Having done a lot of these "Heart to Heart" Shabbat dinners (over 40!), there are many things I've learned - some of which I came across by accident but which have proven to be very helpful. Here I'll share one such practice: One of the best things about the meals is that there's no set script - after explaining shalom aleichem, kiddush, and making motzi, we just go with the flow. And it always works, conversations spontaneously occur, people meet everyone around them and a certain level of comfort pervades the atmosphere. But it's always nice to help that process along, and hence the invention of ice breakers - where everyone goes around the table and introduces themselves as well as something about themselves. The big dilemma is always what should the ice breaker be? Something serious? Something funny? Something original? Something Jewish?
Something I've started using is "What's your favorite YouTube video?". I think it's great for a number of reasons, all of which I've seen borne out. Firstly, because everyone watches YouTube - this shows a common cultural language and is something over which everyone can bond. I don't know if people actually think that Orthodox/religious students don't watch YouTube or have their fingers on the pulses of pop culture, but this sure dispels that notion. The best is when people affirm each other's choices ("Oh man, I love that one too!"), instantly giving people a sense of validation and belonging. It also jump starts conversations, and gets people comfortable talking and sharing with everyone else at the table. Also, people often choose funny videos, leading to spontaneous and contageous laughter. Some people choose serious and important videos, which often lead to meaningful conversations. People's choices also tell a lot about them - their interests, their sense of humor, how much time they waste online, etc - which is exactly what you want out of the ice-breaker. Other than breaking the ice.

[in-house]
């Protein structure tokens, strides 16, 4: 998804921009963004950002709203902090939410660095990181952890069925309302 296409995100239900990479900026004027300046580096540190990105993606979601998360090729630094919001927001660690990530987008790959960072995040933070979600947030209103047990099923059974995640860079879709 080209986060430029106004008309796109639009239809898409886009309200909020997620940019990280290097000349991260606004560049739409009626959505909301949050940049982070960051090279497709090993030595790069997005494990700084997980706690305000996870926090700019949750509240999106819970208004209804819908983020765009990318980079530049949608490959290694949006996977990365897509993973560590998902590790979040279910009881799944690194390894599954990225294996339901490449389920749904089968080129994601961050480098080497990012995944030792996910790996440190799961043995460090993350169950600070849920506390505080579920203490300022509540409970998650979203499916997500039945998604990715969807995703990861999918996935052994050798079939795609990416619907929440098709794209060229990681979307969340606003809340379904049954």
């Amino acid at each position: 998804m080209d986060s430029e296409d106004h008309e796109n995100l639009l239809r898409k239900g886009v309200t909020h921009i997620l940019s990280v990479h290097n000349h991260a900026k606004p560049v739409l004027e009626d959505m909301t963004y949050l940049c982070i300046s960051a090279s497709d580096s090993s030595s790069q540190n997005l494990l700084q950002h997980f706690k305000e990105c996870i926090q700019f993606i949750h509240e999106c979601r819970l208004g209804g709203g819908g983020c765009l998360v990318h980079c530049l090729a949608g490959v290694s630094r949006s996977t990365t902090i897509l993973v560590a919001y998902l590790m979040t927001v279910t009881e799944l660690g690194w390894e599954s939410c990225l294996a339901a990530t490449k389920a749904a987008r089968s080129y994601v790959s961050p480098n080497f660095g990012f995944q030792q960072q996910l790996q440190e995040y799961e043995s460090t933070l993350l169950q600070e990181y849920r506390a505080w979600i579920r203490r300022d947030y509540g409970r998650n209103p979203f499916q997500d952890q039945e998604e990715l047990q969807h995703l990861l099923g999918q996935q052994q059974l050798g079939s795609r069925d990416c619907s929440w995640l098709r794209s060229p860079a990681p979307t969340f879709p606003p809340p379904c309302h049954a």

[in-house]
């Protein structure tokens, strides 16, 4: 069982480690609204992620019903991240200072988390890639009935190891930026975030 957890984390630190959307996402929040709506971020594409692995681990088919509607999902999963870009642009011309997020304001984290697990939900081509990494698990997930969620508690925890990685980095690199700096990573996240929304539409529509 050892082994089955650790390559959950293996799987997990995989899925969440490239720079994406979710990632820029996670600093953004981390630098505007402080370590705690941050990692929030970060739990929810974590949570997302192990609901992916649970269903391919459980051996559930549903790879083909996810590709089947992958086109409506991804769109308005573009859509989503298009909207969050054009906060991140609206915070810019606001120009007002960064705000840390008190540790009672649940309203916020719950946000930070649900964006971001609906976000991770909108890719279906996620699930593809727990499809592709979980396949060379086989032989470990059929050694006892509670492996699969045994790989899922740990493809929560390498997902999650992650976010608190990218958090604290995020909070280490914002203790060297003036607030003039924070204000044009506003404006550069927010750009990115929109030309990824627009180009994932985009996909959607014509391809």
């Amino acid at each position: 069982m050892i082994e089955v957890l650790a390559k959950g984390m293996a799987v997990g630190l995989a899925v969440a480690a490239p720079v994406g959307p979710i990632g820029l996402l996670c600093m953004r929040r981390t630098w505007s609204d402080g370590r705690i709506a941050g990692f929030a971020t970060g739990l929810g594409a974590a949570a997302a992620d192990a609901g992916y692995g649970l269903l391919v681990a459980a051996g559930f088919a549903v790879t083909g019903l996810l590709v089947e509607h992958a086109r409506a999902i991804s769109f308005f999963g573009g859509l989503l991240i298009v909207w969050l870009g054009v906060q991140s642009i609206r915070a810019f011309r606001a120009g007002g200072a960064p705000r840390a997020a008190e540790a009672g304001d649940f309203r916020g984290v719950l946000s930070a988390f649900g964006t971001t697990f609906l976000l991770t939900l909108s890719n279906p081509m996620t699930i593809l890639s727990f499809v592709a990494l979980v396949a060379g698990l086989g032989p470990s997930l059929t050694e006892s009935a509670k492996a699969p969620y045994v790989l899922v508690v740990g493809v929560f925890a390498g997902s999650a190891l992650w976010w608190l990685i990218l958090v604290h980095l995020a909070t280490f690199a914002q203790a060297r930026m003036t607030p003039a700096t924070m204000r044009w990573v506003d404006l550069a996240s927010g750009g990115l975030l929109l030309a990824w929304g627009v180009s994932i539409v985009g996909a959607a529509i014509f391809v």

Another hard question is how to follow-up with people - you don't want to make it sound like you're required to send them a form-email saying "Thank you for coming." You want to make it real; you want to make it personal. What I started doing was emailing everyone from the meal with a link to my favorite video, as well as a line or two saying how wonderful it was sharing Shabbat with them. Then I'd get someone else to reply-all with their video, and if it catches on, you can start off a whole little email chain. (The dynamics for that to happen are a whole other story.) Once when we did it, someone replied that she had such a good time and wanted to do it again soon! So simple, yet so powerful.
The video I often pick is this one:
- I really do love it!
- I'm in it!
- I get to tell people how it happened: an impromptu group of people joining together to celebrate Judaism in a joyous, musical, magical and communal manner - not unlike what Shabbat dinner itself is.
- And because it's Jewish, but also cool and actually pretty good. And pretty popular - over 1,500 hits!
So when I send out the email to everyone after shabbat, I title it "Who's that good looking guitar player?" ;)